As most of you are no doubt well aware, George Lucas is continuing his war on the past. Yes, just in time for a new Blu-ray release of the original Star Wars trilogy, it has been announced that Lucas has further "improved" the original movies, tweaking them to include such fantastic newness as...ugh, I can't do this anymore. This is just depressing. I've given up hope that Lucas will ever stop fucking with his shit. I say all this, incidentally, as one who never succumbed to Star Wars fanboyism. Sure, I find the original trilogy entertaining, but I've never taken it to the next level with these movies. Hell, I doubt I've seen any of them more than three or four times. Horror's always been more my speed. But I digress.
I may be somewhat simplistic here, but I believe that movies have two functions: as pieces of art and historic artifacts—time capsules of, not only the particular periods in which they were made, but also of the obsessions and artistic desires of their creators during those specific eras. When artists continually rework previous works, the function of these films becomes rather nebulous; no longer time capsules, they now exist in an ever-changing continuous present, subject to the whims of their creators' current tastes. A piece of history is lost.
As I said before, my complaint here isn't specifically directed at Lucas, it's more general. Honestly, my first big disappointment—artists-tweaking-previous-work-wise—came when the Coen brothers reworked Blood Simple for the DVD release back in 2001. Granted, they didn't change much; they mostly tightened the editing, cutting the film by three minutes. But with this new version of the film, the Coens were editing the movie with the knowledge and experience they accumulated by 2001, not as they would have when fresh-faced director young'uns in the early eighties. (Incidentally, seeing as Blood Simple stands as one of the greatest debuts in film history, an attempt to tweak the film so as to make it even better seems a bit greedy, in my opinion.) But that's denying, not only the original film, but also the artistic growth process. One of the greatest joys of plowing through a filmmaker's oeuvre, is watching the evolution of the artist. If directors continually change previous films to fit their current techniques, the movies no longer offer insights into the growth of the artists.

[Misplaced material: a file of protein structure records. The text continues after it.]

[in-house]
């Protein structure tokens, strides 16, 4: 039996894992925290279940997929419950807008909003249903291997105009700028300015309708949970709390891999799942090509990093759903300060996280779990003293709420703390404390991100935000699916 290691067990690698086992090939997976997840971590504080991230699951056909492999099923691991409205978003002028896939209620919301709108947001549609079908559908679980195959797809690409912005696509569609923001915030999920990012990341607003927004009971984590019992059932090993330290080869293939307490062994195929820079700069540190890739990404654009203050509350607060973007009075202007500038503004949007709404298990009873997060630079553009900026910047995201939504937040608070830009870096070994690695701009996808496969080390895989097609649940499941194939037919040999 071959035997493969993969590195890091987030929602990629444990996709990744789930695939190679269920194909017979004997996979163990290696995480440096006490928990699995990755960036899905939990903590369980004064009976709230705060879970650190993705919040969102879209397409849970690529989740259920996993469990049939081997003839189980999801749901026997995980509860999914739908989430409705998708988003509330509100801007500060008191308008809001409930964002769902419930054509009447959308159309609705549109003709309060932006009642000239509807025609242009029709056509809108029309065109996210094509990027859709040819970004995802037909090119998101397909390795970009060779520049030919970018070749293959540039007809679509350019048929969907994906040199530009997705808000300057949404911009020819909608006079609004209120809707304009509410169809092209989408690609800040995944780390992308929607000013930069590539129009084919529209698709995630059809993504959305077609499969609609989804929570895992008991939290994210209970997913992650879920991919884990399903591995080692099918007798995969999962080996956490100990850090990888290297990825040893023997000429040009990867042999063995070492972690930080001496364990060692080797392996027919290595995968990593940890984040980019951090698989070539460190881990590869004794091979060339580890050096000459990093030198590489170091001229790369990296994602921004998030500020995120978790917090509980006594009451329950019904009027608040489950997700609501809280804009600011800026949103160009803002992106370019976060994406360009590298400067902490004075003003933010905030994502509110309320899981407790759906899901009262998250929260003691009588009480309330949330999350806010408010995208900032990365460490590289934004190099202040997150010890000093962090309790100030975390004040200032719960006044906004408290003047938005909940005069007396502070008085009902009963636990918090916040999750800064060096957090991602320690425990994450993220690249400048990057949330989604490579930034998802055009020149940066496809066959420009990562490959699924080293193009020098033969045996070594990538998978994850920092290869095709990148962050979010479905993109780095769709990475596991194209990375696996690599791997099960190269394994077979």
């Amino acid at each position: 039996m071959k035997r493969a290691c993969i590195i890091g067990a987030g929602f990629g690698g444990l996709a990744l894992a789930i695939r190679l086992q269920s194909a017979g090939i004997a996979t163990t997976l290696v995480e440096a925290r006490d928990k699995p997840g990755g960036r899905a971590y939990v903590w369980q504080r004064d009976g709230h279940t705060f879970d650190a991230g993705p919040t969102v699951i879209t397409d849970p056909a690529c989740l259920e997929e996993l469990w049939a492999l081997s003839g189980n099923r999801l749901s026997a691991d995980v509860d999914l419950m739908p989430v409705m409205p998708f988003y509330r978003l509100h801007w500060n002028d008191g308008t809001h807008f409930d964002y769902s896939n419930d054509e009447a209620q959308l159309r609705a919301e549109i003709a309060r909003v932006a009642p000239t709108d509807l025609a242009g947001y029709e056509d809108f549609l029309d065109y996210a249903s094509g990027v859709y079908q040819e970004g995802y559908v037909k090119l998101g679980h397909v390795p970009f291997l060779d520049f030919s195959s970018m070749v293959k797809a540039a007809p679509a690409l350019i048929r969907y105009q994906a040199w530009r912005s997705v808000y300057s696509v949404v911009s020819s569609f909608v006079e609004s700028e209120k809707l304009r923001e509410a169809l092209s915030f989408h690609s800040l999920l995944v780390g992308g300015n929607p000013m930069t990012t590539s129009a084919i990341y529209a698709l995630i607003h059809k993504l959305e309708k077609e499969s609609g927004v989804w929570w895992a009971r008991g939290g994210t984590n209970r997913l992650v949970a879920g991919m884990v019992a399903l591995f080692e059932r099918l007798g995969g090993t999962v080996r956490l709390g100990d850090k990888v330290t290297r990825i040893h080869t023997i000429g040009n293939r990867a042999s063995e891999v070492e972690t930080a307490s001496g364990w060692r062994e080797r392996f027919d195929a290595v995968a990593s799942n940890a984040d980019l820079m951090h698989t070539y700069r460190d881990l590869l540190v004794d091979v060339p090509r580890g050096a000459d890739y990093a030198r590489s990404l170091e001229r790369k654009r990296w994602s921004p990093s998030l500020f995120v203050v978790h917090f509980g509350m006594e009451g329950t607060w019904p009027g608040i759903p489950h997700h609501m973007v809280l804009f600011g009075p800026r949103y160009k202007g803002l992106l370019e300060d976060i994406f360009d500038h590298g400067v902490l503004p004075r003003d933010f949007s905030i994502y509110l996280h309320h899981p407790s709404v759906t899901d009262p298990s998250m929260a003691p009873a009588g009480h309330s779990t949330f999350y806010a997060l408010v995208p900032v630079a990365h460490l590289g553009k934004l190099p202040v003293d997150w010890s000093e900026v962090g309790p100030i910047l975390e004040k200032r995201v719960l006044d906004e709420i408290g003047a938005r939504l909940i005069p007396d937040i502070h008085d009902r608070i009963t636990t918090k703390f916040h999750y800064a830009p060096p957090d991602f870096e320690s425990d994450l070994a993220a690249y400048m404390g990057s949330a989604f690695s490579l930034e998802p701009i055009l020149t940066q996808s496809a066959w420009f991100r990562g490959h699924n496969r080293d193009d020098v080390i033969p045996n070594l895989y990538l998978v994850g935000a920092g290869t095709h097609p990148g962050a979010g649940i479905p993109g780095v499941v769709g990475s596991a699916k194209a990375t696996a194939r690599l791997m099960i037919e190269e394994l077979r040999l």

All that being said, I can understand the desire to go back and "correct" past mistakes. Considering what personal expressions movies are for the folks who create them, they tend to act as yearbook photos: snapshots of who the artists were at particular times in their lives. But as much as we may want to airbrush old yearbook photos—remove the soulpatch and the "Hootie & the Blowfish" t-shirt—those pics are who we were. And that's just too bad. Our past selves will always embarrass us. That's how it's supposed to work. But we do evolve over time. I'm sure we all have shit in our history we'd like to lie about, to alter. To deny the past, however; to try to fix it all is a fool's errand. So I say, keep the past as it is, warts and all, no matter how embarrassing it may be.
Granted, I say all this as someone who's never had a movie made. Honestly, if any of the screenplays I wrote in my early twenties saw the light of day, I would puke with embarrassment upon seeing them. (I guess it's a good thing I've never sold any screenplays; but, just in case you're wondering, my writing partner and I do have some new screenplays that I swear are like totally not puke-inducing, and about which I'm sure we'll never change our opinions.) Still, I do write this blog. Yes, it's a bit more disposable a medium than film, but it's still somewhere in the realm of creative expression. I'm sure my opinions on some of the films I've reviewed here have changed, but I would never go back and tweak those old reviews to accommodate my current tastes. Whatever I wrote is what I wrote...for that particular time. Why? Because my reaction to each of those movies was true to my feelings at the time. To change that is to deny the past.
In closing, I leave you with one of the closing lines in George Lucas' testimony to Congress in 1988, arguing against the film-crime of copyright holders colorizing and otherwise altering older films: "Attention should be paid to the interest of those who are yet unborn, who should be able to see this generation as it saw itself, and the past generation as it saw itself."